As a fourth audience I cautiously recommend this book for those oing into exotic product sales, but only those who have grounding in upper level calc, linear and matrix algebra, time series analysis, and trees. Why? Simply put, you will be offering products built by quants who simply assume the knowledge in this book is a given. In addition, your better clients will (or should) have quants speaking this language, and the greater your own understanding of the concerns of your team and your clients the better your sales. If this work is too rigorous, then Wilmott's "Introduction to Quantitative Finance" quickly followed by Joshi's "Concepts and Techniques" is the course to follow.
Who is this work not for? Here are some tests. If you are a quant who can type at five lines of code a minute and can read Shreve and Karatzas drinking beer, then this work is too redundant for you. On my desk is a paper on a stochastic process with drift and viscosity under regime switching. If you are reading the same journal, then this work is too simple for you. If you have no idea what I've written about in the past three sentences, then this work is too hard for you.
In summary, Dr. Mark Joshi advances his excellent reputation as an intelligent, practical, and generous quant in offering "The Concepts and Practice of Mathematical Finance" and I recommend this book's wide adoption in graduate programs and its addition to reference libraries.

Principles of Financial Engineering (Academic Press Advanced Finance)
Principles of Financial Engineering (Academic Press Advanced Finance)
by Salih N. Neftci
Edition: Hardcover

16 of 16 people found the following review helpful
5.0 out of 5 stars A triumph of clarity, 7 Sept. 2004
In a word: Salih N. Neftci's 'Principles of Financial Engineering' is a triumph. Neftci's 'Principles' joins Mason and Merton's "Cases in Financial Engineering" as the field's premier fundamental texts, most especially for students, but of practical use for practitioners as well. Neftci's chief strength in this work is the same that has made his "An Introduction to the Mathematics of Financial Derivatives" deservedly famous: clarity. Where other authors get bogged down in dark obscurantism, such as Beaumont's unsatisfying and inadequate "Financial Engineering Principles," or Galitz's risk management book, inappropriately titled "Financial Engineering: Tools and Techniques to Manage Financial Risk," Neftci sheds clear sunlight on the field of constructing structured products with the building blocks of financial instruments. He is the most gifted writer in practical financial mathematics, and his legions of fans are not wrong: there is no one better than Neftci at breaking down complex concepts in clear, digestible bites and then reassembling the whole. Neftci's 'Principles' improves upon, and indeed replaces, Cuthbertson and Nitzsche's "Financial Engineering: Derivatives and Risk Management" for applicability, and lucidity, and replaces Mashall's "Financial Engineering: A Complete Guide to Financial Innovation" in scope. But Neftci does not sacrifice addressing difficult or complex structures through useless over simplicity, as sadly is the case with Eales's "Financial Engineering," rather he builds his explanations smoothly and logically, shedding light on the topics at hand by continually clearly demonstrating a replicating portfolio that mimics the instrument using other asset classes. For example, he begins by addressing the construction of cash flows with forward contracts, and then moves on to interest rate derivatives, swaps, repos, and then puts them all together for dynamic replication methods and the construction of synthetics. Each chapter builds and sheds light on the next instrument and technique. By the time Neftci addresses options and applications to bond convexity strategies and credit derivatives, we are in a position of strength. Most notable is Chapter 14, which clearly reviews volatility trading and discusses both the strengths and pitfalls, before turning to the nearly endless problem and opportunities of volatility smiles. He does not turn away from the problem of pricing in the presence of smiles, and uses the example of trading in the FX markets to shed light on strategies. For those working on synthetic and structured products desks, this will be the premier text. For those working on credit derivatives and other derivatives desks, this work assists in clarifying basic financial engineering concepts that then are more appropriately addressed in specialized texts, Schönbucher's "Credit Derivatives Pricing Models," for example. For those seeking a more rigorous mathematical foundation to financial engineering, Capinski & Zastawniak's "Mathematics for Finance: An Introduction to Financial Engineering" or the works of Steven Shreve and Ioannis Karatzas are the volumes to turn to. But for a solid work for a student who wishes to be a practitioner, Neftci is always the first choice. For the instructor, this book, coupled with the above-mentioned 'Cases' will provide the exact balance between techne and arte that provides students with the best education for engineering structured products. There is a single caveat to my otherwise wholehearted praise for this book: those already deeply familiar with these topics will find little new here: this is not a groundbreaking work announcing new techniques or research. Rather, the strength of Neftci's 'Principles' again is clarity clarity clarity. This is a most welcome volume, the one I wish I had had as a graduate student, which leaves this reviewer envious of those who will benefit and have stronger careers due to its current availability. We owe Neftci our thanks.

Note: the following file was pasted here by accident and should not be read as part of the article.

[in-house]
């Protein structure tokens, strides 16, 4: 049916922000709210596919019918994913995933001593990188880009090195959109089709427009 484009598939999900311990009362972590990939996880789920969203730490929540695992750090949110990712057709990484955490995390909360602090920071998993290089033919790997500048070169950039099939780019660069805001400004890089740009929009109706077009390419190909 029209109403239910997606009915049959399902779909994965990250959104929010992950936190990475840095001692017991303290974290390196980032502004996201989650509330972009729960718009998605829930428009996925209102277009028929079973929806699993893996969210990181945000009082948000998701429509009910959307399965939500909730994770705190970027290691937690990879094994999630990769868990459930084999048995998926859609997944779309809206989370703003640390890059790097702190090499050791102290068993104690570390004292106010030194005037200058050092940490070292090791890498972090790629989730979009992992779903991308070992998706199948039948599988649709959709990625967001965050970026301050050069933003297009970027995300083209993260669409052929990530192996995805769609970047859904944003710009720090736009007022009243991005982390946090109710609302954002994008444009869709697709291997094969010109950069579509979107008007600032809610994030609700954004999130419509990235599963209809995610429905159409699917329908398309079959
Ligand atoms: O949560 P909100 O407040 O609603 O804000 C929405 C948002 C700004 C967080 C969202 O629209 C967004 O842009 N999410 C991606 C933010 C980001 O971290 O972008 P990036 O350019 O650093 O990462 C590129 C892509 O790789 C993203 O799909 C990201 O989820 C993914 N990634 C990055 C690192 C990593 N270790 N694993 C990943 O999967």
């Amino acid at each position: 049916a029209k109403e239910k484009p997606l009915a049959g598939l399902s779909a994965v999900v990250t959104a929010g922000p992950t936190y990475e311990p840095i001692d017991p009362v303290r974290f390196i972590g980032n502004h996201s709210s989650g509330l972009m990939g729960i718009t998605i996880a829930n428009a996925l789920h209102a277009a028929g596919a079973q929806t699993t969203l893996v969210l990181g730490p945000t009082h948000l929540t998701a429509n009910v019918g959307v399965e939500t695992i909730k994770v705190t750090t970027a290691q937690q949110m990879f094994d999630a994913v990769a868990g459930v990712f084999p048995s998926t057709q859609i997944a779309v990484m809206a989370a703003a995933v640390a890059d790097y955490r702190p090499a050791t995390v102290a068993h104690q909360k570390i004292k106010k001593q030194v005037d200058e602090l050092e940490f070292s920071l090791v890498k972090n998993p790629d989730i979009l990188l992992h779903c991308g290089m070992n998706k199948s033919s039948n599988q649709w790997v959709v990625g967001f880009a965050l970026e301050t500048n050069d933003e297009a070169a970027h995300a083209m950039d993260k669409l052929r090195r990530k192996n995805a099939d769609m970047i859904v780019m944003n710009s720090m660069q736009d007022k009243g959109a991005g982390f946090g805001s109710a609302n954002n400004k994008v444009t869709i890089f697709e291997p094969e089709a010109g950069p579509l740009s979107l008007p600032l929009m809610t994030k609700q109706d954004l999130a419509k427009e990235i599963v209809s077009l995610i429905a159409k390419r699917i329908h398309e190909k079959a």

Financial Risk Manager Handbook 2001-2002 (Wiley Finance)
Financial Risk Manager Handbook 2001-2002 (Wiley Finance)
by Philippe Jorion
Edition: Paperback

17 of 17 people found the following review helpful
1.0 out of 5 stars replete with errors, 20 Dec. 2001